Philosophy Professor Departs for Hebrew U
Dr. Aaron Segal, one of Yeshiva University’s two full-time philosophy professors, has shared many fascinating ideas with his students, including his proof that everything has God as a part, his uncertainty as to whether time travel is possible, and his suspicion that rocks think. Described by The Commentator as a “fantasy-world” hire when he came to YU in Fall 2013, Dr. Segal is an ordained rabbi and a student favorite even amongst those not majoring in philosophy – his first year seminar titled “Philosophy and Science Fiction” was among the first to fill up during registration for this semester. A tenure-track professor of philosophy, Dr. Segal originally intended to stay at YU long term. But, much to his students’ chagrin, Dr. Segal has recently confirmed rumors that Spring 2016 will be his final semester at YU.
After completing three full years of professorship at YU, Dr. Segal will move to Israel to join the faculty of Jerusalem’s Hebrew University as a tenure-track lecturer in the department of philosophy. At Hebrew University, he will teach courses in metaphysics, philosophy of religion, and other subjects, and he will conduct research and direct graduate work primarily in metaphysics, one of his areas of specialty. His looming departure will not restrict his teaching during the next year and a half; he may even offer an advanced seminar in metaphysics during his final semester.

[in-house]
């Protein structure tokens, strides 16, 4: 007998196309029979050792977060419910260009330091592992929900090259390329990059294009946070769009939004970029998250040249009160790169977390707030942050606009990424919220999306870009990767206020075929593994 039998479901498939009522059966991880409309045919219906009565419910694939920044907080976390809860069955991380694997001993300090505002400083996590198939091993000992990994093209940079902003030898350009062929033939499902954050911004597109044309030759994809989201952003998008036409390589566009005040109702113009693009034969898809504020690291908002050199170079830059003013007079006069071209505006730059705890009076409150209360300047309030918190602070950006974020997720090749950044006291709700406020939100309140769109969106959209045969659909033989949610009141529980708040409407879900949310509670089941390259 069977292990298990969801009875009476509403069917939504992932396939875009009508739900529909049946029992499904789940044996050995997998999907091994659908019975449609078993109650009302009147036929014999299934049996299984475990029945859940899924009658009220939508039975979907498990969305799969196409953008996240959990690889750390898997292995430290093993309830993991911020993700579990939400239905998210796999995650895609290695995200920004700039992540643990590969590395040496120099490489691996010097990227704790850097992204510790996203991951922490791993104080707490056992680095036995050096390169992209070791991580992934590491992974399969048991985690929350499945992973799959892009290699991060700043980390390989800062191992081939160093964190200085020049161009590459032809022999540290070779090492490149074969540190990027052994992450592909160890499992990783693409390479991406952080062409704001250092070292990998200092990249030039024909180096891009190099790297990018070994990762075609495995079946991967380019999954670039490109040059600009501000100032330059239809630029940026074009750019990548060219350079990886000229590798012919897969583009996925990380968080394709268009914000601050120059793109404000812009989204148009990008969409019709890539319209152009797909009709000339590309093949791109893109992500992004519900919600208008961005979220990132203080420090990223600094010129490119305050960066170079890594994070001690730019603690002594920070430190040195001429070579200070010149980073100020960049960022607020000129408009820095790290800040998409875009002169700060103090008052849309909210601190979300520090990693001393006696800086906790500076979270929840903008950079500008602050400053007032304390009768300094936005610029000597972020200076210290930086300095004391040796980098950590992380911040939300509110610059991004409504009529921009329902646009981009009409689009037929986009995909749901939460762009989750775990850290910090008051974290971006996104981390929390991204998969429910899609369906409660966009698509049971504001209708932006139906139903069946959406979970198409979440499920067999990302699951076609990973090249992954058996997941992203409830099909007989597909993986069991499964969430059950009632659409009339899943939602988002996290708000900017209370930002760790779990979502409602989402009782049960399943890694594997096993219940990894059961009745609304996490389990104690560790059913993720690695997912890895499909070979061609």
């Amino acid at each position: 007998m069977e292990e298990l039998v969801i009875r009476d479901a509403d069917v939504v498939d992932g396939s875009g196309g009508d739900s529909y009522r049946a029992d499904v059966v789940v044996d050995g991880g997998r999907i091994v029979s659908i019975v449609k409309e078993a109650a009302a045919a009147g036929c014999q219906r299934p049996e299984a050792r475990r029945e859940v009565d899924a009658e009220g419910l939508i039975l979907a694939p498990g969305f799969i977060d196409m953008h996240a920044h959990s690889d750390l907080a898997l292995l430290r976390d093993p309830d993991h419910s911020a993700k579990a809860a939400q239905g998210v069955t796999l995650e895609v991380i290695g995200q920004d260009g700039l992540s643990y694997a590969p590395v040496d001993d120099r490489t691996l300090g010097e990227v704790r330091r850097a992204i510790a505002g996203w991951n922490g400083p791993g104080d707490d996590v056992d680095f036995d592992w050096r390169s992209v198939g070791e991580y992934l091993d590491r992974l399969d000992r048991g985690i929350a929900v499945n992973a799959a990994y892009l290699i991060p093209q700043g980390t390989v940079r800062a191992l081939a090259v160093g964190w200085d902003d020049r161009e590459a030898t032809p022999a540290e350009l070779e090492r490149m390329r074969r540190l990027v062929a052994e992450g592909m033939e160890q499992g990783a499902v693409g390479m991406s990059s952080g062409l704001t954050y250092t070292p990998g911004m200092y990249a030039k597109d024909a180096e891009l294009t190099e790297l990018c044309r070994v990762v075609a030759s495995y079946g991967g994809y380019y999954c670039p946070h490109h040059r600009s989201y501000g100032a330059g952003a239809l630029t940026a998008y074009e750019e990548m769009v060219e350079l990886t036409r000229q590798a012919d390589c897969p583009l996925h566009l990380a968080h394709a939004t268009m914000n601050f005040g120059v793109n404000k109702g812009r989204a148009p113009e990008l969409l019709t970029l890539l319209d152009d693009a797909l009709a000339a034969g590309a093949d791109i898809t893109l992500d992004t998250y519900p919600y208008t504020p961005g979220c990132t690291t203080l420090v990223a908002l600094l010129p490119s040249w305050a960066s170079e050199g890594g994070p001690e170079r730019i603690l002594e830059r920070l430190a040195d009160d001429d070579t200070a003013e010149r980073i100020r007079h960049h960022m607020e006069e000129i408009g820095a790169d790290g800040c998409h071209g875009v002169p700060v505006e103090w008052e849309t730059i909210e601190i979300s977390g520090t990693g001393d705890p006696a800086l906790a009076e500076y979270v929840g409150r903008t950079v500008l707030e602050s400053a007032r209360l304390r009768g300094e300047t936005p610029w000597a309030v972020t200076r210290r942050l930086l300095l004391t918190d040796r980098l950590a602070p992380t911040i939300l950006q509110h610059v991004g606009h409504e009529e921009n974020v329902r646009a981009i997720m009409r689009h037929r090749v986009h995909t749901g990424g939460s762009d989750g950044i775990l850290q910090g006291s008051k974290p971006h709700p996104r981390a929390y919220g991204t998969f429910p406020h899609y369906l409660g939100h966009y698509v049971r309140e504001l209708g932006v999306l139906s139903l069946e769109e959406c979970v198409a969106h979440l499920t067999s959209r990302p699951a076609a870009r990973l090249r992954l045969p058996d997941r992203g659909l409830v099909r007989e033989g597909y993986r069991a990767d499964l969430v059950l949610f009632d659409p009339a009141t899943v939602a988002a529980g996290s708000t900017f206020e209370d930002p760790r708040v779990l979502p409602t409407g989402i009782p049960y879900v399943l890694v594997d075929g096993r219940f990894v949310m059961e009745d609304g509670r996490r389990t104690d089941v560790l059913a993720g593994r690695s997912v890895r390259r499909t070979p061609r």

Dr. Segal explained that his departure is largely motivated by he and his wife’s desire to live and raise their family in Israel. When asked if YU’s financial situation played a role in the decision, Dr. Segal responded, “It’s possible. But it’s possible that it would have made no difference. I find it very difficult to disentangle our various motivations and discern how much of a role each is playing.” Dr. Segal is confident that the philosophy department will continue without him, but he expressed hope that the administration will hire a full-time faculty member to replace him. He said that he will “sorely miss” his students at YU, whom he described as “truly fantastic: bright, earnest, humble, and fun.” But his students will surely miss him more; one student of his remarked, “Dr. Segal, with his humble rigor, is the best professor I’ve had at YU. Clear, easygoing, and manifestly brilliant, Dr. Segal is probably irreplaceable.”